The University of Texas Permian Basin (UTPB or UT Permian Basin), now in its 50th year of operation, is the only four-year university in the area and provides the Permian Basin and beyond with qualified graduates and significant economic stimuli. The University serves a diverse student population and provides important cultural and professional resources for students, staff, and the surrounding community. The University prides itself on "thinking large and living local," which has direct economic and societal implications for the local graduates and the surrounding area.
The Potential Economic Costs to the US Government of Discretionary Denial of Inter Partes Review Based on Criteria such as the NHK‑Fintiv RulesReport Published on August 25, 2023
Recently proposed rulemaking and legislation would increase discretionary denial of institution of inter partes review (IPR) matters based on the criteria set forth in the Apple, Inc. v Fintiv, Inc. (Fintiv) matter and similar provisions. The Fintiv guidelines and related restrictions can make it difficult for claims to be fully considered even in cases where there is a substantial probability of success for the petitioner. If the proposed guidelines were implemented, the result would be a reduction in IPR proceedings even for cases that are otherwise meritorious. As a consequence, the economic efficiency benefits associated with the IPR process would be substantially diminished.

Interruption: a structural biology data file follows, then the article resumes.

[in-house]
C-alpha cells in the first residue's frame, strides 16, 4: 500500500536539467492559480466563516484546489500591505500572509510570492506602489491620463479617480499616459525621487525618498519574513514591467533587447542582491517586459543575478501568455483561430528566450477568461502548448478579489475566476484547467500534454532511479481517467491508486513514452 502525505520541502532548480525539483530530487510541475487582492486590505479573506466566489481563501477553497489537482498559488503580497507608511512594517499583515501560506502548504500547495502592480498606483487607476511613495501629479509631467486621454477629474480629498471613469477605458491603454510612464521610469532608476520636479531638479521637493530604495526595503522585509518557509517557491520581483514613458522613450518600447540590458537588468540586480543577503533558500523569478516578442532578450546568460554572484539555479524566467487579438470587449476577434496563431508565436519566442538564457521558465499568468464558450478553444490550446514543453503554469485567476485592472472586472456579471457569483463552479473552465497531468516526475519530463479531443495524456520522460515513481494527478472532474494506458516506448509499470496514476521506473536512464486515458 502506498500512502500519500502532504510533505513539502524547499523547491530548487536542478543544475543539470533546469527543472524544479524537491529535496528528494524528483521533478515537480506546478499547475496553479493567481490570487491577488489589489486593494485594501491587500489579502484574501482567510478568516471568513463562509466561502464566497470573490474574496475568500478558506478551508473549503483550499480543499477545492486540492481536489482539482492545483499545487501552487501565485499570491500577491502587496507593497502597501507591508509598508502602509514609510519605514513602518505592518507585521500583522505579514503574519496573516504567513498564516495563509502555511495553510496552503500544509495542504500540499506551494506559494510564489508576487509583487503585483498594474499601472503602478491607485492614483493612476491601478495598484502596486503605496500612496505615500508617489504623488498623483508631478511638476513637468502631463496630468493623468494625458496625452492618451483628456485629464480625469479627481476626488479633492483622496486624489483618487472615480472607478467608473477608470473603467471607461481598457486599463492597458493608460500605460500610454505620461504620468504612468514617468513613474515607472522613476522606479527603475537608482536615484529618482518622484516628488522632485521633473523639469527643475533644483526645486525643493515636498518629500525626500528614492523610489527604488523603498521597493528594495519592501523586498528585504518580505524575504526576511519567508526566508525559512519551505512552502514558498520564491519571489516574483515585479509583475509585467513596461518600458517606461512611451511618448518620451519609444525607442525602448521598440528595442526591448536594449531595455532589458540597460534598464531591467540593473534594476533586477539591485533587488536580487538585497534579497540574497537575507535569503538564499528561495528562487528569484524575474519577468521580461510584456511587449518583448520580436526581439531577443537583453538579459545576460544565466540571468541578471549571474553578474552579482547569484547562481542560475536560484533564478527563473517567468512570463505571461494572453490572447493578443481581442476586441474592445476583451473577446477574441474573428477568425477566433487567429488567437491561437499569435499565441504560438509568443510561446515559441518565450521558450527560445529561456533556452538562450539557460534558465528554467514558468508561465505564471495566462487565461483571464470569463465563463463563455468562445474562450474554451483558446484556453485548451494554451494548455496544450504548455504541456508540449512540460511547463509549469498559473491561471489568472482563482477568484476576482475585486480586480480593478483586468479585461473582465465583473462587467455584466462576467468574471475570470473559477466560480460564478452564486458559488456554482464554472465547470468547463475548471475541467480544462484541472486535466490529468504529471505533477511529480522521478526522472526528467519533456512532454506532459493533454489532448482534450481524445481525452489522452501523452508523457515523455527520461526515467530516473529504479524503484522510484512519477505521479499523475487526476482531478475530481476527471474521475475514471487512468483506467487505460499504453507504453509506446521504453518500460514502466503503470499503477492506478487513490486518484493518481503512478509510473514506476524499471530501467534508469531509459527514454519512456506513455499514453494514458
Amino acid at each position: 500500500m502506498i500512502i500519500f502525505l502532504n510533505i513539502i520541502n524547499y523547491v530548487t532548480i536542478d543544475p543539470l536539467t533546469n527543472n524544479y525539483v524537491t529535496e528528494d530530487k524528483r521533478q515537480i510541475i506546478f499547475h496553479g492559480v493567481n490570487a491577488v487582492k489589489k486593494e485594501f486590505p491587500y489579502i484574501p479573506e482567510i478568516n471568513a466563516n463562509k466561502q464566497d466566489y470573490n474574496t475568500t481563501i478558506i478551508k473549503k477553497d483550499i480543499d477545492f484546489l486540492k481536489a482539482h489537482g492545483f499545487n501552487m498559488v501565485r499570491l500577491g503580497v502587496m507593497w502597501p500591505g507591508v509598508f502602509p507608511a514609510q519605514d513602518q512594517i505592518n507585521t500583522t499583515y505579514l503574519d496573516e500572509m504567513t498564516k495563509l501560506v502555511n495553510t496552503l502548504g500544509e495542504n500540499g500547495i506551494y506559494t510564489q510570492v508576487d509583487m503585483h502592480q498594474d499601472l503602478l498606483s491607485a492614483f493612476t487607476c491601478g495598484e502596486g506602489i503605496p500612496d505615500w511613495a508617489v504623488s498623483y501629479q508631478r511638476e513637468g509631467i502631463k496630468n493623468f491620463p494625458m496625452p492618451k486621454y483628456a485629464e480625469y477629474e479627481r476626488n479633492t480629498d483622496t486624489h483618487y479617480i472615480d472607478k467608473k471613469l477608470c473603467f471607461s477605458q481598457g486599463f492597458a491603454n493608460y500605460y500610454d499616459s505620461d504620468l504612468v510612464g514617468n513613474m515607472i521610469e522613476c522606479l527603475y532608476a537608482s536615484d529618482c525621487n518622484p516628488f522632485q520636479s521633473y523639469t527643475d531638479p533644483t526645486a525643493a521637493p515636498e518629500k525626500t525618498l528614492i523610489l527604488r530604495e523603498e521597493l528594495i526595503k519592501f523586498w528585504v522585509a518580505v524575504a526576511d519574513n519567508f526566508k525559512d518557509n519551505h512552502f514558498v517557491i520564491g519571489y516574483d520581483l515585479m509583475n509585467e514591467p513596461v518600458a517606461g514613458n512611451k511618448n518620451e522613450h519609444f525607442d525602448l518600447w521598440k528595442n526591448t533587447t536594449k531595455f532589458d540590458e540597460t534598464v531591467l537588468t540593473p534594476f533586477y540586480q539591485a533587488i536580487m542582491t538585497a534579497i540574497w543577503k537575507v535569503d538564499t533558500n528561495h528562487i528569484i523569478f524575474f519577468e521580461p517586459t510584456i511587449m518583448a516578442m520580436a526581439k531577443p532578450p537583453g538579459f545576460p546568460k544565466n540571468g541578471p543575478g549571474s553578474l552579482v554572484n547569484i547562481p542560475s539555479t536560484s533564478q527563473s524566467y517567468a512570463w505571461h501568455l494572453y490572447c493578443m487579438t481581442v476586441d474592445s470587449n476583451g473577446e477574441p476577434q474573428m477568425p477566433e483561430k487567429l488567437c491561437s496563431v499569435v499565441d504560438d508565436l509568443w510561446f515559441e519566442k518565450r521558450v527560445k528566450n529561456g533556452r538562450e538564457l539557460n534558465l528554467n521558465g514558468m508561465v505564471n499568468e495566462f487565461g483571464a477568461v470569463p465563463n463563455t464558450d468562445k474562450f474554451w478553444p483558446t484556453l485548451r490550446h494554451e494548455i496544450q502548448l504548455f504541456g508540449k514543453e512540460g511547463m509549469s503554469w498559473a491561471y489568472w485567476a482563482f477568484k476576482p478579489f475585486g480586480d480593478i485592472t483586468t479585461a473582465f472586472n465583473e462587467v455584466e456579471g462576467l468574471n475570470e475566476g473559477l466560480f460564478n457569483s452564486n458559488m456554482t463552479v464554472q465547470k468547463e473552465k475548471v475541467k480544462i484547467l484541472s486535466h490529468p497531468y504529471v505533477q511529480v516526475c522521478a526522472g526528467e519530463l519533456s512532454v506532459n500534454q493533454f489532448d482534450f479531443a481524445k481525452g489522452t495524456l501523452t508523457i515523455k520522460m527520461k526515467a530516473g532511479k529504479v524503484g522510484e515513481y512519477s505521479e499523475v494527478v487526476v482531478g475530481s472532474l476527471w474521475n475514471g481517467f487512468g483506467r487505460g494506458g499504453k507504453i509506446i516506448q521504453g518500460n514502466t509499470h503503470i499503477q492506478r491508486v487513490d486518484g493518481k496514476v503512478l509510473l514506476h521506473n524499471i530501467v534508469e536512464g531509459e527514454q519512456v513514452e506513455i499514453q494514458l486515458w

The Potential Economic Benefits of Recent Reductions in Discretionary Denial of Inter Partes Review Based on Criteria such as the NHK‑Fintiv RulesReport Published on June 01, 2023
In recent years, there has been an increase in discretionary denial of institution of inter partes review (IPR) based on the criteria set forth in the Apple, Inc. v Fintiv, Inc. (Fintiv) matter. These guidelines made it difficult for claims to be fully considered even in cases where there was a substantial probability of success for the petitioner, resulting in a reduction in IPR proceedings and related economic efficiency benefits. Subsequent guidance from the US Patent and Trademark Office (USPTO) clarified the appropriate application of Fintiv rules, resulting in a reduction of discretionary denials and positive implications for efficiency and the economy.